Monday October 14, 2013 was a sad day around here. Both Dottie AND Emily died that day. Dottie was 13 and Emily was 14. They were two of my seven original goats I got back in 2001. I left early to go get a couple of bales of hay and saw Dottie standing outside with her kids looking around. When I got back home about an hour and a half later and went out to milk, here was Dottie laying in the barn dead. I guess she was out taking a last look around, saying good-bye to everything when I was leaving. Boy did I cry while milking the other two goats! Dottie and I had a special bond. I always said it would be the saddest, yet happiest day when she died since she was such an ornery goat. But, it wasn't happy at all. I must say though, that the dairy barnyard is much more peaceful now with her gone. Belle and Speckles get along fine.
At least Dottie lasted long enough for her kids to be old enough to wean. The kids in this picture aren't her current ones. I didn't take a good picture of her this year for some reason. These are last year's kids. I also didn't want her bred this year because she was getting old. But, she took it upon herself to get bred anyway. I guess it was a good thing, her daughter looks like she might end up being a good milk goat. She doesn't have any cashmere and has a dairy look about her. We shall see. She is half cashmere. Her brother looks like he's going to have decent cashmere. Time will tell. I do miss Dottie! She gave me 19 kids and gallons of milk over the years.
Then, when I went over to feed the cashmeres, here was Emily laying down and just about dead! She was fine the night before, although she was slower than usual and hanging back a bit. She did eat like she normally did and was acting okay. I wonder if her and Dottie decided to go out together, since they died within hours of each other.
This picture is of Emily when she was 11 years old.
So now I have 71 goats all together. I finally have all but a couple of fleeces that are off older goats and bucks dehaired, so now I'm working on the fleeces for a couple of outside customers. Then it will be time to clean up the machine and dehairing room and put the machine to bed for the winter. One of these years I am going to have a well-insulated "real" dehairing room so I can work all winter out there. A building big enough to house the machine, a washing area for fleeces, a little showroom for my cashmere items for sale, and enough space to set up spinning wheels so I can have spin-ins and workshops up here. That is my goal.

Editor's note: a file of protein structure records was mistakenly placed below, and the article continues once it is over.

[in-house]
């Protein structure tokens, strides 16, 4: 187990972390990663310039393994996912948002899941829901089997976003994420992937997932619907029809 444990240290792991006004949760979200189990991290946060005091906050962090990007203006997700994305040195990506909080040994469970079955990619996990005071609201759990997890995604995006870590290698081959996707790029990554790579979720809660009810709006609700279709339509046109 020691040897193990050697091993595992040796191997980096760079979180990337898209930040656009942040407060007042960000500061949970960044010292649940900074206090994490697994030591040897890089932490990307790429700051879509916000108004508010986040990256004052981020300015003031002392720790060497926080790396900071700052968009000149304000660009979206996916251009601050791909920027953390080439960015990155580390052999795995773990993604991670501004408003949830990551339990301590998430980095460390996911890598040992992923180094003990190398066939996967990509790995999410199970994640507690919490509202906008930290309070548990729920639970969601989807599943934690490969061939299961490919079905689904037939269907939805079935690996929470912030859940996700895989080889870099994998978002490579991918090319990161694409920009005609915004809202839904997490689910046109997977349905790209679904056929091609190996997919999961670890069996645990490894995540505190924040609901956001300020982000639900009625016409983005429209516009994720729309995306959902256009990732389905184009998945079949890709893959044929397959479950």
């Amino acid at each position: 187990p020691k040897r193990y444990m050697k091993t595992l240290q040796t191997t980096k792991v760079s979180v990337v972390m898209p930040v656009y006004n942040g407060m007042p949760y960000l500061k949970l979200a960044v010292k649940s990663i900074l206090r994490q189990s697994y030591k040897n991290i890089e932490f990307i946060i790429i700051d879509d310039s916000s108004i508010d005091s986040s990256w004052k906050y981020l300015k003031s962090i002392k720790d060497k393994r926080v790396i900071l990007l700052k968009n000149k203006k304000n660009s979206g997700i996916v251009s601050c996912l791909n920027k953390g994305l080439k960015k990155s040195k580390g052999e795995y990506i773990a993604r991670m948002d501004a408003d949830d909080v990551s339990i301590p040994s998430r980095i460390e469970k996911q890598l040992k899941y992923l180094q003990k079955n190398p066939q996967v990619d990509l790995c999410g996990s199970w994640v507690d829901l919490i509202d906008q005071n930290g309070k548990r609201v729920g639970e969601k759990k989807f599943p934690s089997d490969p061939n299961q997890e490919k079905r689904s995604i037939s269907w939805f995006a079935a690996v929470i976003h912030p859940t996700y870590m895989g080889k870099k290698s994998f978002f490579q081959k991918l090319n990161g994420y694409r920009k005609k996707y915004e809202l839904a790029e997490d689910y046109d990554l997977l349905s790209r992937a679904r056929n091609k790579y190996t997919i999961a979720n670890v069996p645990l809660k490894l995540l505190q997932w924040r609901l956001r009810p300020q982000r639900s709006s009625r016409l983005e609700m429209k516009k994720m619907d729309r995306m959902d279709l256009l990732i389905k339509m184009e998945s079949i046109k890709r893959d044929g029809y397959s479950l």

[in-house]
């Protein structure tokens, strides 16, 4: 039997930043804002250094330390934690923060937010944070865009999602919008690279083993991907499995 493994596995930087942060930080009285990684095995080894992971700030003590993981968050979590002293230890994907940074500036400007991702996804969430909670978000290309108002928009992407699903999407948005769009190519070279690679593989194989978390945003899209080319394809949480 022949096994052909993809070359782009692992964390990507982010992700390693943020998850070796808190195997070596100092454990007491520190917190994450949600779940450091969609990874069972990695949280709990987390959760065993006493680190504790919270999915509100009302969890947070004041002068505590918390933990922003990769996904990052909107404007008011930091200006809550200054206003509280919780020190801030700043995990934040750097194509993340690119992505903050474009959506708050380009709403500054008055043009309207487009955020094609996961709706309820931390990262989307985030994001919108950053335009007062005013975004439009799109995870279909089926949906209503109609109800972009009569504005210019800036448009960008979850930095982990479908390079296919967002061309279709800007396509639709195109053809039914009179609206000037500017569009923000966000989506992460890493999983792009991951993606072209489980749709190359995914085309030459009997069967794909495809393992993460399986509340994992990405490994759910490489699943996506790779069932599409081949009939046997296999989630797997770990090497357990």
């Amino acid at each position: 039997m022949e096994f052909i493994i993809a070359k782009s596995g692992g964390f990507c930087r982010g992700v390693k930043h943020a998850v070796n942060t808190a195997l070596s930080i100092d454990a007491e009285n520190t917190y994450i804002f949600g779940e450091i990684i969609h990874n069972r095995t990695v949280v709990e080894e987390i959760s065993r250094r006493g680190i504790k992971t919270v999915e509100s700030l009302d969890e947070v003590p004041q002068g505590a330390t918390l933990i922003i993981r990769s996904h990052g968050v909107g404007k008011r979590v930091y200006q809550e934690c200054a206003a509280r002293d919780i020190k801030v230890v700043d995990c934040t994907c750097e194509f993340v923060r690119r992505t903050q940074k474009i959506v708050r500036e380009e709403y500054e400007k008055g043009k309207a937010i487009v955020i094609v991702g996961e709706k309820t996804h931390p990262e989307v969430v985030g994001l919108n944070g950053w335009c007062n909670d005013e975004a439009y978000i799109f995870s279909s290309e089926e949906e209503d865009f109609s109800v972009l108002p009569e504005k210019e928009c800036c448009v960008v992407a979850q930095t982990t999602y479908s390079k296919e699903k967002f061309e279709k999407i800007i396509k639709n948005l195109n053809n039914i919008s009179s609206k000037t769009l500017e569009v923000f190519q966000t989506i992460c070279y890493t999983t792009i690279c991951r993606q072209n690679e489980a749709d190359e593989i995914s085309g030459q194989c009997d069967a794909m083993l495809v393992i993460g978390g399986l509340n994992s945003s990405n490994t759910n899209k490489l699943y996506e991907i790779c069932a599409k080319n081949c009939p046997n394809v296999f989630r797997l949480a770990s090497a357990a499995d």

I've had a good group of helpxers this year. Got quite a few projects done. What a fun and great group of people they were! Good workers and fun to be around and visit with. I am so glad I signed up with that network. Thanks to Heidi for telling me about it! Help Exchange is the website.
I had some long-term, live-in helpers here for 3 1/2 months that did some thinning for me. 5.5 acres of the lower pasture were thinned. Now I have 40 some slash piles to burn and a lot of clean-up to do. I guess I should have been paying a bit more attention to how they were doing things. Piling the slash under trees is not exactly the right way to do it. Now I have quite a few piles that I need to move before I can burn them. Oh well, live and learn. I'm not having any more helpers that move in and live here, that is too much of an invasion of privacy for me, even though they were down in the "round pen" area and living in their own camper. I ended up losing Henry because they didn't secure their chicken and rabbit feed and 5 goats got into it, then didn't tell me right away that the goats did eat it. It just doesn't work to have people live here, bringing all their stuff and totally moving in. H&C were fine, they were set up for independent living, but these last people weren't really, and they had way too much stuff!
The helpxers are great, they come with a vehicle and some luggage and that's it. They stay in the little camper I have set up as a spare bedroom, and are only here for a week or two at a time. That works quite well!
It is nice to have the lower pasture thinned out, the helpers did do a good job of cutting out the trees, and the piles were nice and tight, just not in the right places. After I get the piles all burned and the sticks picked up, I'm going to take all the grass seed I've saved from the hay bales and throw it out there. Then take the moldy hay and spread it thinly over that and next spring I will have a great pasture. The goats won't know what to do! They will be able to see clearly and have lots to eat out there.
Well, that's it for now. Enjoy the Autumn weather and the great fall colors.